Planting the seed

A physician shows a medical Birthright group that blending profession and Judaism works.

MEDICAL BIRTHRIGHT: Israel participants attend a presentation of battlefield first aid.  (photo credit: Courtesy)
MEDICAL BIRTHRIGHT: Israel participants attend a presentation of battlefield first aid.
(photo credit: Courtesy)
This summer, I had the uncommon privilege of staffing a Birthright/Taglit trip to Israel for 38 medical students and other health-care professionals from across the United States. This wonderful opportunity came my way because this annual Birthright experience was co-sponsored by the American Healthcare Professionals & Friends for Medicine in Israel (APF), and I serve on its national board of directors.
APF has three major functions: to create and maintain a list of physicians who commit to volunteering to travel to Israel on short notice in the event of a national tragedy; to provide scholarships to Israeli physicians and nurses to travel to the US for one to two years to learn new techniques and bring them back to Israel; and to organize an annual workshop in Israel on disaster preparedness for US physicians.
How fitting, then, that for the past several years, APF has co-sponsored a Birthright trip to Israel to inspire and engage the next generation of young physicians and other health-care workers. During this early and critical period in the development of the students’ professional identity, my role was to integrate their growing sense of becoming health-care professionals, appreciation for their Jewish heritage, and a growing understanding of (and, hopefully, love for) Israel.
Half of the participants were either incoming medical students or those on vacation between their first and second years of medical school – the only period in four years with enough unscheduled time to be able to participate in a 10-day trip! The remaining half of the group included practitioners or students of nursing, physical and occupational therapy, pharmacy, genetics and psychology.
Many of the students had little formal Jewish education and their knowledge of Israel was similarly limited, with the exception of a few students who had Israeli relatives or had been to Israel previously.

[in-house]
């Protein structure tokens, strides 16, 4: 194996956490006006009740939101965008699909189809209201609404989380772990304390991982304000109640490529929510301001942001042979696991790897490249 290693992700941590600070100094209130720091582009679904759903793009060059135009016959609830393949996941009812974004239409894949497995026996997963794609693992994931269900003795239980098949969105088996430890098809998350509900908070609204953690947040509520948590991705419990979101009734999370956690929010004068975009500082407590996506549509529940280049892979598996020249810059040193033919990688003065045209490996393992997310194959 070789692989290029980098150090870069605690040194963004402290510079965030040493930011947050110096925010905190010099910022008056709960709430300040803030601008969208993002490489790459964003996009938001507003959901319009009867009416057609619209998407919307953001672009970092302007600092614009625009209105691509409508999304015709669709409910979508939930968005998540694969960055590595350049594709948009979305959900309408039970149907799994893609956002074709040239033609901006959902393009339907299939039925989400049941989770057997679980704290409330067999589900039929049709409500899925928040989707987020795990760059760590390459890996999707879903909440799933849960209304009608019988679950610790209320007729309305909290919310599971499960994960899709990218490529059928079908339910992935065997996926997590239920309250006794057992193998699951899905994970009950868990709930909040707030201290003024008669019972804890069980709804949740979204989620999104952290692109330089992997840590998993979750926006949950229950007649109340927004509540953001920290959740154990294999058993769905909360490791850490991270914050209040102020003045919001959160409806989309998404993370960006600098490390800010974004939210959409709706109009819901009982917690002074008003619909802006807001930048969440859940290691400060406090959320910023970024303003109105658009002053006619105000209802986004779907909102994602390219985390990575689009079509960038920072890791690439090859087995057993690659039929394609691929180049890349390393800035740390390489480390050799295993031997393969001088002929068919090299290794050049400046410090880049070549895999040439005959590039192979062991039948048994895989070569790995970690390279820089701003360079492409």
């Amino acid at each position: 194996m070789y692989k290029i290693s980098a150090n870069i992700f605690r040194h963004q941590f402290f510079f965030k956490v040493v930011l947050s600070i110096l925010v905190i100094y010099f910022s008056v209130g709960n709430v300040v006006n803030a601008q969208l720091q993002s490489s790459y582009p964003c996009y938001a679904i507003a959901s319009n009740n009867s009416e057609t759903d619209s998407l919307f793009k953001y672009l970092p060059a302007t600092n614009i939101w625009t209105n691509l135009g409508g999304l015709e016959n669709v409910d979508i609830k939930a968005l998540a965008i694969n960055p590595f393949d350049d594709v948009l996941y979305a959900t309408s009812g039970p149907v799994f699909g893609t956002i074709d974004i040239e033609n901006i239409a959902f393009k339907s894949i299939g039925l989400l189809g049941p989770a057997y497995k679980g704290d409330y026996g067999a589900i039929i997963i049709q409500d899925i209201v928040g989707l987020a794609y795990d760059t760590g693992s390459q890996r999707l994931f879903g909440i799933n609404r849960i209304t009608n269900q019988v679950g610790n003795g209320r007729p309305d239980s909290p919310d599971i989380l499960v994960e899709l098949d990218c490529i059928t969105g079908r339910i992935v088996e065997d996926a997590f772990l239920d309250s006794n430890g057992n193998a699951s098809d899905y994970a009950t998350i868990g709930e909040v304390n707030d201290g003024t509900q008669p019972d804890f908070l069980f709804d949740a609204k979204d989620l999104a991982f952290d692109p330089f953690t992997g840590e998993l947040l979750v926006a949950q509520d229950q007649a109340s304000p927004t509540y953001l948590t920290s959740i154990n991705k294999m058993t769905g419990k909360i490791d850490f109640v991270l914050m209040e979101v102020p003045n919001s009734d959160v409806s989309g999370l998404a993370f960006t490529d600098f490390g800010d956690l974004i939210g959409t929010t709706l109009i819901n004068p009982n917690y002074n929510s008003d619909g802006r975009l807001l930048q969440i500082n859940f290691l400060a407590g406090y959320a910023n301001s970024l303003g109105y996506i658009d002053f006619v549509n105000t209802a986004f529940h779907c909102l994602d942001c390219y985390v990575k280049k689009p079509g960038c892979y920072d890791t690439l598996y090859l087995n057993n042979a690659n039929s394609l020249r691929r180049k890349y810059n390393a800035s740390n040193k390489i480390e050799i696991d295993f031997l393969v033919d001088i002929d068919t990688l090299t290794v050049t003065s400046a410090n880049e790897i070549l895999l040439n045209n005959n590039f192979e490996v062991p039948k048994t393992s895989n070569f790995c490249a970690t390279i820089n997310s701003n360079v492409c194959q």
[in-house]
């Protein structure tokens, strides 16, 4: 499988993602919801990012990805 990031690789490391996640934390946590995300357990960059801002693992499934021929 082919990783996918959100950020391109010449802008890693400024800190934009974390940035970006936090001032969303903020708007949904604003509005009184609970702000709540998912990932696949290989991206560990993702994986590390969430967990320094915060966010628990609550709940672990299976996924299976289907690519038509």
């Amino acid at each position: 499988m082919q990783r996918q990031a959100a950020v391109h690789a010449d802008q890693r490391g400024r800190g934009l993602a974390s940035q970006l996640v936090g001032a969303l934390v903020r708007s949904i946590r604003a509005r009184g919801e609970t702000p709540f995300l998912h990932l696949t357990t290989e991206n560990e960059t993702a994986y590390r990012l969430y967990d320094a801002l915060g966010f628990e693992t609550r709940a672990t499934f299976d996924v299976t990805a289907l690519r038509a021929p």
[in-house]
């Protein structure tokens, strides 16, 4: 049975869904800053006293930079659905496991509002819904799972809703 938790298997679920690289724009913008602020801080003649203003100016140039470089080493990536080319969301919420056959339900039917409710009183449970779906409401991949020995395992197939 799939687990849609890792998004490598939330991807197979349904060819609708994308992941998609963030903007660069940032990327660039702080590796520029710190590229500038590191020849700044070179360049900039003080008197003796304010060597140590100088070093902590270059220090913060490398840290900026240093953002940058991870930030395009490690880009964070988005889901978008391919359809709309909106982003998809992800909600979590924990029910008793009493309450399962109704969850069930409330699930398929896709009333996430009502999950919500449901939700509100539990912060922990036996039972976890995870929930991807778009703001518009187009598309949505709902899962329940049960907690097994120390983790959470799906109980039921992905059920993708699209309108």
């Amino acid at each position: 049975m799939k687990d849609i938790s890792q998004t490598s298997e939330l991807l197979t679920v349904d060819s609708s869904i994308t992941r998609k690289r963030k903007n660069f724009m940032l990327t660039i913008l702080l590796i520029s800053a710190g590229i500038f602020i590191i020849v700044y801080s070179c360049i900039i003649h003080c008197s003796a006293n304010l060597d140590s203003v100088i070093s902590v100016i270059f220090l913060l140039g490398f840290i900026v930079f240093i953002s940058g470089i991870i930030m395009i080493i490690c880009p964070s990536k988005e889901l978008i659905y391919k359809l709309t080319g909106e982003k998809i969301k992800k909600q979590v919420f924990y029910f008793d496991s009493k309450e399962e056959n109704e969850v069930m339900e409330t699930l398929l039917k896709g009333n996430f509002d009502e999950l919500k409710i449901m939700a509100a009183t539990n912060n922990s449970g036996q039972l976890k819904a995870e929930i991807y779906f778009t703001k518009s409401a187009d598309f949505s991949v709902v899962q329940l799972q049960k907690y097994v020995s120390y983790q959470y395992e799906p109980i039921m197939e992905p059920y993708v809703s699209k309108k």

Interestingly, on the personal statements included in their Birthright applications, two students admitted to thinking of Israel as a “racist” country and wanted to come to Israel to see for themselves.
Although my immediate reaction might have been to summarily exclude such students from the trip, the much-wiser Birthright program leaders recognized that these are precisely the types of young men and women whose opinions would likely be changed upon witnessing firsthand the reality of Israel.
Seeing Israel Our Birthright adventure included many of the typical sights and experiences usually included on a first trip to Israel – the spirituality of Jerusalem’s Old City and the Kotel (Western Wall), witnessing a mountaintop sunrise after a 4:30 a.m.
climb up Masada, the experience of unsinkable swimming in the Dead Sea, the beauty of Ein Gedi waterfalls, the adventure of kayaking on the Jordan River, the mysticism (and souvenir shopping) of Safed, and firsthand observation of the strategic value of the Golan Heights.
Medical Birthright participants at the Birthright ‘mega-event’ As a medically oriented Birthright trip, we added several medical experiences.
These included a tour of Laniado Medical Center in Netanya and a lecture by a physician from the Israel Medical Association.
Another experience – rare among Birthright trips – took place at an Israel Defense Forces training base for medics and physicians, where we were privileged to observe an actual training exercise of battlefield first aid, triage and evacuation of simulated patients, complete with the realistic sounds of gunfire, flashing lights and smoke.
This provided our young students a glimpse of – and certainly an awe-inspiring appreciation for – the experiences faced by IDF soldiers, many of whom are younger than they are.
One unforgettably moving and inspiring experience was a presentation by Lt.
(res.) Dr. Asael Lubotzky. As an IDF medic serving in the Golani Brigade during the Second Lebanon War, he bravely rescued many soldiers (for which he was later honored), until he was critically wounded. His response to suffering a disabling injury, requiring 15 operations and eight months in the hospital, could have understandably led to depression and withdrawal from society. Instead, he was inspired to become a physician and complete his studies at the Hebrew University Medical School. He currently serves a pediatric residency at Hadassah University Medical Center in Jerusalem.
A particularly meaningful and valuable experience of all Birthright trips is the arrival of six to eight sameaged Israeli peers – often IDF soldiers on leave – who join the trip for about five days. Selected specially for our medical Birthright trip, we were joined by IDF medics, an IDF physician and one post-IDF Hebrew University medical student. This not only gave our students the opportunity to ask many questions about everyday life and the military experience in Israel, but the five days of camaraderie also allowed them to establish a more personal connection to Israel and Israelis.